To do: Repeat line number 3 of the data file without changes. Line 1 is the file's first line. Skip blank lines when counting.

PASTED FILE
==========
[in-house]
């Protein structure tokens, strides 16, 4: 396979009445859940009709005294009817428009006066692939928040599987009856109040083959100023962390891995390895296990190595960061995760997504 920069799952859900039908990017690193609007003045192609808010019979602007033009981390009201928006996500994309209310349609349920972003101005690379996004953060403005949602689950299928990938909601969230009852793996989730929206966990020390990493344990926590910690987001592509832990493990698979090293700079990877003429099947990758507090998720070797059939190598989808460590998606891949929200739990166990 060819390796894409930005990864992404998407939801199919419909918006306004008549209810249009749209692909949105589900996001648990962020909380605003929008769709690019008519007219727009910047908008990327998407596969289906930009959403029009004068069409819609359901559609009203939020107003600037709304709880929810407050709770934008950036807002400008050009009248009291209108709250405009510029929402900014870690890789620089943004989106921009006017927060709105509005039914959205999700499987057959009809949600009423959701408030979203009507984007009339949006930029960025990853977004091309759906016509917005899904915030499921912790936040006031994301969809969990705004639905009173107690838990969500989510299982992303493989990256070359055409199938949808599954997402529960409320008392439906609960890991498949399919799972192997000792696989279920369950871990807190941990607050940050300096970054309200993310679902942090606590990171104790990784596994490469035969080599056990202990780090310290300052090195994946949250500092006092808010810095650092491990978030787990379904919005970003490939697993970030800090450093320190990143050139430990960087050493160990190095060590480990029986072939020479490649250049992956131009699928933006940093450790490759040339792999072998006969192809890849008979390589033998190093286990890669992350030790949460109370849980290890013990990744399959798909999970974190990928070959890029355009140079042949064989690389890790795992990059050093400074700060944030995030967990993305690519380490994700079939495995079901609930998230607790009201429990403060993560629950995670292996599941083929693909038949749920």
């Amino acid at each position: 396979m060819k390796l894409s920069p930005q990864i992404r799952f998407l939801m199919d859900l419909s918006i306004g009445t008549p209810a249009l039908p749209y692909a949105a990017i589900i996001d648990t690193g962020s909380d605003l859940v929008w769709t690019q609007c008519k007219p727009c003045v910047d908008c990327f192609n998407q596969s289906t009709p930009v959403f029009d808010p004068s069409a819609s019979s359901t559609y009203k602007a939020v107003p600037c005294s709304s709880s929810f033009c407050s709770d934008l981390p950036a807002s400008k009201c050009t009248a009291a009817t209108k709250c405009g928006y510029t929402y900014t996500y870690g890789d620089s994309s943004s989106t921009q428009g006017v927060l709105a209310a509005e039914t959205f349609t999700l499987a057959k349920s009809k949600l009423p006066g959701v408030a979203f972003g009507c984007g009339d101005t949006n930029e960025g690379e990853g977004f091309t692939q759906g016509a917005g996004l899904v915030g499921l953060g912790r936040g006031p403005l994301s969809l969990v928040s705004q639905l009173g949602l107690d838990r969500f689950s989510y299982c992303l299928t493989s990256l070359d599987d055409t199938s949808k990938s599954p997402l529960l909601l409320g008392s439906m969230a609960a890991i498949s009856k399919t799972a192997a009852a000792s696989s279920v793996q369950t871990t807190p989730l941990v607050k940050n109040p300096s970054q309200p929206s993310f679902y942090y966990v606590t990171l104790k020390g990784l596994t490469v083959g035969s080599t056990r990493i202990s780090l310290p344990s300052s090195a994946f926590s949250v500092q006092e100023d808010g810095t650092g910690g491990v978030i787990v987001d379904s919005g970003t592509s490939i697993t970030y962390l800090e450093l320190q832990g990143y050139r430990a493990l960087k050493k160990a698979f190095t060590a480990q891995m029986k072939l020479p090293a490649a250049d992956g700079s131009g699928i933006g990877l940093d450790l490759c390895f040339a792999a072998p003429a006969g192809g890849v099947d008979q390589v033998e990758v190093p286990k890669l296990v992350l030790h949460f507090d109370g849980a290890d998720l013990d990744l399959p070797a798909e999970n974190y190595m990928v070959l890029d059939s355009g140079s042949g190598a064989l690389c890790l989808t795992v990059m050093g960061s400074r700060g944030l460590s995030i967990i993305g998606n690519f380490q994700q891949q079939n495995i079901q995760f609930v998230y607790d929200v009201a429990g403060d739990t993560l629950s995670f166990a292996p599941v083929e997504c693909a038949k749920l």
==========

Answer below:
């Amino acid at each position: 396979m060819k390796l894409s920069p930005q990864i992404r799952f998407l939801m199919d859900l419909s918006i306004g009445t008549p209810a249009l039908p749209y692909a949105a990017i589900i996001d648990t690193g962020s909380d605003l859940v929008w769709t690019q609007c008519k007219p727009c003045v910047d908008c990327f192609n998407q596969s289906t009709p930009v959403f029009d808010p004068s069409a819609s019979s359901t559609y009203k602007a939020v107003p600037c005294s709304s709880s929810f033009c407050s709770d934008l981390p950036a807002s400008k009201c050009t009248a009291a009817t209108k709250c405009g928006y510029t929402y900014t996500y870690g890789d620089s994309s943004s989106t921009q428009g006017v927060l709105a209310a509005e039914t959205f349609t999700l499987a057959k349920s009809k949600l009423p006066g959701v408030a979203f972003g009507c984007g009339d101005t949006n930029e960025g690379e990853g977004f091309t692939q759906g016509a917005g996004l899904v915030g499921l953060g912790r936040g006031p403005l994301s969809l969990v928040s705004q639905l009173g949602l107690d838990r969500f689950s989510y299982c992303l299928t493989s990256l070359d599987d055409t199938s949808k990938s599954p997402l529960l909601l409320g008392s439906m969230a609960a890991i498949s009856k399919t799972a192997a009852a000792s696989s279920v793996q369950t871990t807190p989730l941990v607050k940050n109040p300096s970054q309200p929206s993310f679902y942090y966990v606590t990171l104790k020390g990784l596994t490469v083959g035969s080599t056990r990493i202990s780090l310290p344990s300052s090195a994946f926590s949250v500092q006092e100023d808010g810095t650092g910690g491990v978030i787990v987001d379904s919005g970003t592509s490939i697993t970030y962390l800090e450093l320190q832990g990143y050139r430990a493990l960087k050493k160990a698979f190095t060590a480990q891995m029986k072939l020479p090293a490649a250049d992956g700079s131009g699928i933006g990877l940093d450790l490759c390895f040339a792999a072998p003429a006969g192809g890849v099947d008979q390589v033998e990758v190093p286990k890669l296990v992350l030790h949460f507090d109370g849980a290890d998720l013990d990744l399959p070797a798909e999970n974190y190595m990928v070959l890029d059939s355009g140079s042949g190598a064989l690389c890790l989808t795992v990059m050093g960061s400074r700060g944030l460590s995030i967990i993305g998606n690519f380490q994700q891949q079939n495995i079901q995760f609930v998230y607790d929200v009201a429990g403060d739990t993560l629950s995670f166990a292996p599941v083929e997504c693909a038949k749920l």